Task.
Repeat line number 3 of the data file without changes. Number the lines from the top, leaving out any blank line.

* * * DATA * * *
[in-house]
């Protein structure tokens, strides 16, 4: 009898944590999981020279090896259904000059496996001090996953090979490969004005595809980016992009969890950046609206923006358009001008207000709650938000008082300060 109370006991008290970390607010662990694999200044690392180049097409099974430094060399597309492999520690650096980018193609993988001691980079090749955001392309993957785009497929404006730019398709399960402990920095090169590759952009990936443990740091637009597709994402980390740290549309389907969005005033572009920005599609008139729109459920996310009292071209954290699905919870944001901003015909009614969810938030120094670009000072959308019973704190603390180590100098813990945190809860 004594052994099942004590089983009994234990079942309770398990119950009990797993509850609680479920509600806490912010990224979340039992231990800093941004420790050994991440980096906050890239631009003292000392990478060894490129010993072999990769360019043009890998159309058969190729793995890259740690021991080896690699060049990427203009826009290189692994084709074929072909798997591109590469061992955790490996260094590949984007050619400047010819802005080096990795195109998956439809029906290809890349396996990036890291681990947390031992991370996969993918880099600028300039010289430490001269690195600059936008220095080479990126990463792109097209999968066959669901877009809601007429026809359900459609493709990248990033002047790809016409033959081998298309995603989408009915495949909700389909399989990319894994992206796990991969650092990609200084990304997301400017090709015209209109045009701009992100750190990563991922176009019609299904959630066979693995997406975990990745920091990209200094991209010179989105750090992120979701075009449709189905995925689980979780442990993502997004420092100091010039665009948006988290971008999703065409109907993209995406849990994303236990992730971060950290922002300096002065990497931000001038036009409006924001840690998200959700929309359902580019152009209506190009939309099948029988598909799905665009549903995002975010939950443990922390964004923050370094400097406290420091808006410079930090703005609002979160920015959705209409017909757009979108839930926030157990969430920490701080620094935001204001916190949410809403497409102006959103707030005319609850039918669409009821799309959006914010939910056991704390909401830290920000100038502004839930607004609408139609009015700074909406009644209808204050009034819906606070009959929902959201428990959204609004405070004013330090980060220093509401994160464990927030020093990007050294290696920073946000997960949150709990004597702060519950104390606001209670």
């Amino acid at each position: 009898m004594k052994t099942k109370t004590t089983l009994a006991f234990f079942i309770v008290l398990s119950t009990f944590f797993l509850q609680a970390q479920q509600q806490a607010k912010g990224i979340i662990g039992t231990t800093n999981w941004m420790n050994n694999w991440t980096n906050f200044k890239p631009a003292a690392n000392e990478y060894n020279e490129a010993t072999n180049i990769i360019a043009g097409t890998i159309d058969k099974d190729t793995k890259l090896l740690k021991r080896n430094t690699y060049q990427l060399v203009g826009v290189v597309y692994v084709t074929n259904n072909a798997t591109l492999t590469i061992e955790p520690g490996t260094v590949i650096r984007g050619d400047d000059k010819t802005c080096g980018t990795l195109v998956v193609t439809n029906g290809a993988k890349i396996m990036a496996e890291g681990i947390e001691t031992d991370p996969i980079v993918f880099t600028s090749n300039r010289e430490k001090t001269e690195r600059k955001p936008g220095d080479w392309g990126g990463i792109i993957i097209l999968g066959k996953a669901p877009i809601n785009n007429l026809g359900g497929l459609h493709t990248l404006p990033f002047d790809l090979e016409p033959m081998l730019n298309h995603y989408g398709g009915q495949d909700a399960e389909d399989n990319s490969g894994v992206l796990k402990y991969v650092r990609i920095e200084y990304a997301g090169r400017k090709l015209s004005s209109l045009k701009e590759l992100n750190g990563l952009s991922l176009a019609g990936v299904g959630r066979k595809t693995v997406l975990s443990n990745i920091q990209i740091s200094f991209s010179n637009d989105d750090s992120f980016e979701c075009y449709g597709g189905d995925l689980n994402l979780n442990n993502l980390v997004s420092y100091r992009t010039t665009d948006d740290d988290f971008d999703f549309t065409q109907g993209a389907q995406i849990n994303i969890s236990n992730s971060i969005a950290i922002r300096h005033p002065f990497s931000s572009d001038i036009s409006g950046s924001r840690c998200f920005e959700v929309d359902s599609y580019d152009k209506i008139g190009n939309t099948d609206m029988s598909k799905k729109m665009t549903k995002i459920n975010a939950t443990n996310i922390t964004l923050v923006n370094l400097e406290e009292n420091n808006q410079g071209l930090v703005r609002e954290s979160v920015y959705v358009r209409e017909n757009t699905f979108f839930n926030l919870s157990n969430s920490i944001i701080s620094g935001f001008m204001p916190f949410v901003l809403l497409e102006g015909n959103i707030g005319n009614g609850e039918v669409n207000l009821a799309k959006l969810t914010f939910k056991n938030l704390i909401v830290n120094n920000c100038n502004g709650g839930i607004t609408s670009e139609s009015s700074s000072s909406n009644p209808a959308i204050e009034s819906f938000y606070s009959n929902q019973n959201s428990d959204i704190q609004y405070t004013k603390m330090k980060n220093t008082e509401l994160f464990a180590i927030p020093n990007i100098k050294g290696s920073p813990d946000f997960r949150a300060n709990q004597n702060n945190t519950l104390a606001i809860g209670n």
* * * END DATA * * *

């Amino acid at each position: 009898m004594k052994t099942k109370t004590t089983l009994a006991f234990f079942i309770v008290l398990s119950t009990f944590f797993l509850q609680a970390q479920q509600q806490a607010k912010g990224i979340i662990g039992t231990t800093n999981w941004m420790n050994n694999w991440t980096n906050f200044k890239p631009a003292a690392n000392e990478y060894n020279e490129a010993t072999n180049i990769i360019a043009g097409t890998i159309d058969k099974d190729t793995k890259l090896l740690k021991r080896n430094t690699y060049q990427l060399v203009g826009v290189v597309y692994v084709t074929n259904n072909a798997t591109l492999t590469i061992e955790p520690g490996t260094v590949i650096r984007g050619d400047d000059k010819t802005c080096g980018t990795l195109v998956v193609t439809n029906g290809a993988k890349i396996m990036a496996e890291g681990i947390e001691t031992d991370p996969i980079v993918f880099t600028s090749n300039r010289e430490k001090t001269e690195r600059k955001p936008g220095d080479w392309g990126g990463i792109i993957i097209l999968g066959k996953a669901p877009i809601n785009n007429l026809g359900g497929l459609h493709t990248l404006p990033f002047d790809l090979e016409p033959m081998l730019n298309h995603y989408g398709g009915q495949d909700a399960e389909d399989n990319s490969g894994v992206l796990k402990y991969v650092r990609i920095e200084y990304a997301g090169r400017k090709l015209s004005s209109l045009k701009e590759l992100n750190g990563l952009s991922l176009a019609g990936v299904g959630r066979k595809t693995v997406l975990s443990n990745i920091q990209i740091s200094f991209s010179n637009d989105d750090s992120f980016e979701c075009y449709g597709g189905d995925l689980n994402l979780n442990n993502l980390v997004s420092y100091r992009t010039t665009d948006d740290d988290f971008d999703f549309t065409q109907g993209a389907q995406i849990n994303i969890s236990n992730s971060i969005a950290i922002r300096h005033p002065f990497s931000s572009d001038i036009s409006g950046s924001r840690c998200f920005e959700v929309d359902s599609y580019d152009k209506i008139g190009n939309t099948d609206m029988s598909k799905k729109m665009t549903k995002i459920n975010a939950t443990n996310i922390t964004l923050v923006n370094l400097e406290e009292n420091n808006q410079g071209l930090v703005r609002e954290s979160v920015y959705v358009r209409e017909n757009t699905f979108f839930n926030l919870s157990n969430s920490i944001i701080s620094g935001f001008m204001p916190f949410v901003l809403l497409e102006g015909n959103i707030g005319n009614g609850e039918v669409n207000l009821a799309k959006l969810t914010f939910k056991n938030l704390i909401v830290n120094n920000c100038n502004g709650g839930i607004t609408s670009e139609s009015s700074s000072s909406n009644p209808a959308i204050e009034s819906f938000y606070s009959n929902q019973n959201s428990d959204i704190q609004y405070t004013k603390m330090k980060n220093t008082e509401l994160f464990a180590i927030p020093n990007i100098k050294g290696s920073p813990d946000f997960r949150a300060n709990q004597n702060n945190t519950l104390a606001i809860g209670n």